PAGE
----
Investigators Discover Pierced Fuel Tank On China Airlines 737 | Aero-News Network
Aero-News Network
RSS icon RSS feed
podcast icon MP3 podcast
Subscribe Aero-News e-mail Newsletter Subscribe

Airborne Unlimited -- Recent Daily Episodes

Episode Date






Airborne On ANN

Airborne 11.23.15

Airborne 11.24.15

Airborne 11.25.15

Airborne 11.19.15

Airborne 11.20.15

Airborne Hi-Def On YouTube

Airborne 11.23.15

Airborne 11.24.15

Airborne 11.25.15

Airborne 11.19.15

Airborne 11.20.15

EAA/ANN AirVenture Innovation Preview

AIP-#1 Vimeo

AIP-#2 Vimeo

AIP-Part 1 YouTube

AIP-Part 2 YouTube

Fri, Aug 24, 2007

Investigators Discover Pierced Fuel Tank On China Airlines 737

"We Believe That Caused Fuel To Leak Out"

The multi-national team of investigators searching for answers to Monday's China Airlines 737 explosion found not only a hole in the right fuel tank, but the bolt that pierced it Thursday.

The Boeing 737-800 exploded shortly after landing at Okinawa's Naha airport in southern Japan, as ANN reported.

The bolt, from the right wing slat, punched a hole roughly one and a half inches in diameter, said Kazushige Daiki, chief investigator at Japan's Aircraft and Railway Accidents Investigation Commission.

"The bolt pierced through the fuel tank, and we believe that caused fuel to leak out," Daiki said.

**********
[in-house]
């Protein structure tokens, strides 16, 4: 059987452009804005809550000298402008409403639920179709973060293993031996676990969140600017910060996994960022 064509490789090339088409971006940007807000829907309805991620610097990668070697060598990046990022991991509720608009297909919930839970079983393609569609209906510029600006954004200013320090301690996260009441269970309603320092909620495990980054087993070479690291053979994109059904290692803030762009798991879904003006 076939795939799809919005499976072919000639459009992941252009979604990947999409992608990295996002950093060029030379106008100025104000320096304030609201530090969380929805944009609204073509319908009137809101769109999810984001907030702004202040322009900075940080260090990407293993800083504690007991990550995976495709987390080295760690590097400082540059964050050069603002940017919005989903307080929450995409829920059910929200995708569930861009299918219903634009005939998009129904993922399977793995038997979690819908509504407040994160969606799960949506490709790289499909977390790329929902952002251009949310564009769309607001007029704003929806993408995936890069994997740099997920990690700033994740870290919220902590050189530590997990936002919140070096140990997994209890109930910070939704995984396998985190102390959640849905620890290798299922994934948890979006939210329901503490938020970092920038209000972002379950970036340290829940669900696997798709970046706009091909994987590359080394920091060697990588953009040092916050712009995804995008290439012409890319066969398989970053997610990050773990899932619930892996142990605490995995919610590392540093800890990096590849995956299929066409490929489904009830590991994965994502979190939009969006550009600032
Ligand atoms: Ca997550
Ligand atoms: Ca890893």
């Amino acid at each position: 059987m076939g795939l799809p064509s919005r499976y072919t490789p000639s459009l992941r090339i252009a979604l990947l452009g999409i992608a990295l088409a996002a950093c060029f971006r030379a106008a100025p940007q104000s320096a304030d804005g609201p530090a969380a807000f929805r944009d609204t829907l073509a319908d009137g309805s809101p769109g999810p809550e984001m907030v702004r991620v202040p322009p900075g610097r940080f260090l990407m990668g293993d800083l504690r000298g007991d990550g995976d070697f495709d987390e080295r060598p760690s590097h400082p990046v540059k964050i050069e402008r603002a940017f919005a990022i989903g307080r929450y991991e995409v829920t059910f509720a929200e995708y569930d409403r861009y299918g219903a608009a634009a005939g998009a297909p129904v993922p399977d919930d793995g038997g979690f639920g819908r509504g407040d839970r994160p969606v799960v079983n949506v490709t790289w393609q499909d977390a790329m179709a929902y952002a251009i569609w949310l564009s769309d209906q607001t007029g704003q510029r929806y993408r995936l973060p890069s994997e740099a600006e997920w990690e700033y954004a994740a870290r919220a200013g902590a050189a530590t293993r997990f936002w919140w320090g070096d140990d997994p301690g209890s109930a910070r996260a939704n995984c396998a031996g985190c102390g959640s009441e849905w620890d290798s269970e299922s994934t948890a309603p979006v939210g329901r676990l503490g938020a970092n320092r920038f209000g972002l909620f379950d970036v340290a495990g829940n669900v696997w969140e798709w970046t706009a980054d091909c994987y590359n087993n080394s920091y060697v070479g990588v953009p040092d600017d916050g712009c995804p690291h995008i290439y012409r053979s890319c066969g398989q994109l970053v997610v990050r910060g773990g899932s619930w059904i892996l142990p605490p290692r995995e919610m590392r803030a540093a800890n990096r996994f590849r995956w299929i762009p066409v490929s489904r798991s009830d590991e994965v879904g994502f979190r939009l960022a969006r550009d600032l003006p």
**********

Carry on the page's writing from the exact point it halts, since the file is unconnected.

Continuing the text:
A fuel leak of some sort was immediately suspected as ground workers witnessed a large amount of fuel leaking from the right engine while the jet was taxiing to the gate.

As much as 5,500 pounds of fuel is suspected of having leaked, according to the Associated Press.

An earlier suspicion of damage to the pylon connecting the engine to the right wing has been pretty much ruled out, ministry spokesman Yusuke Asakura said.

Upon hearing of the findings, Japan's Transport Ministry ordered three Japanese airlines which own Boeing 737-800s to inspect the bolt in question as well as the slats before their next flights Friday, said Asakura.

The Kyodo News Agency quoted Japanese transport officials as saying Boeing had received several reports of similar cases in Dec. 2005 and went so far as to advise airlines to inspect these areas on their 737-800s.

Mark Hooper, Boeing spokesperson, refused to confirm or deny the report, as the "investigation has not concluded."



More News

Blue Origin Makes History, But Is The System Practical

Only Time Will Tell If The Booster Is Truly Reusable On November 23, 2015 Blue Origin achieved a first in rocketry and spaceflight history when their New Shepard launch vehicle suc>[...]

Dassault Falcon Jet Completes New Little Rock Expansion

Facility Earmarked For Work On Falcon 8X And Falcon 5X Airplanes Dassault Falcon Jet has completed another major expansion of its Little Rock Completion Center that will add 350,00>[...]

ICAO World Aviation Forum Charts Course To Sustainable Aviation Benefits

First-Ever Forum Of Its Type Draws Over 800 International Officials Over 800 Ministers and senior officials from States, UN and international organizations have gathered at the Hea>[...]

Russian Warplane Shot Down By Turkey On Syrian Border

Kremlin Say There Was No Violation Of Turkish Airspace Tensions between Russia and Turkey, and by extension NATO, escalated Tuesday when a Russian Su-24 was shot down by Turkey aft>[...]

AD: Airbus Airplanes

AD NUMBER: 2015-23-06 PRODUCT: Certain Airbus Model A330-200, A330-300, and A340-300 series airplanes.>[...]

blog comments powered by Disqus





© 2007 - 2015 Web Development & Design by Pauli Systems, LC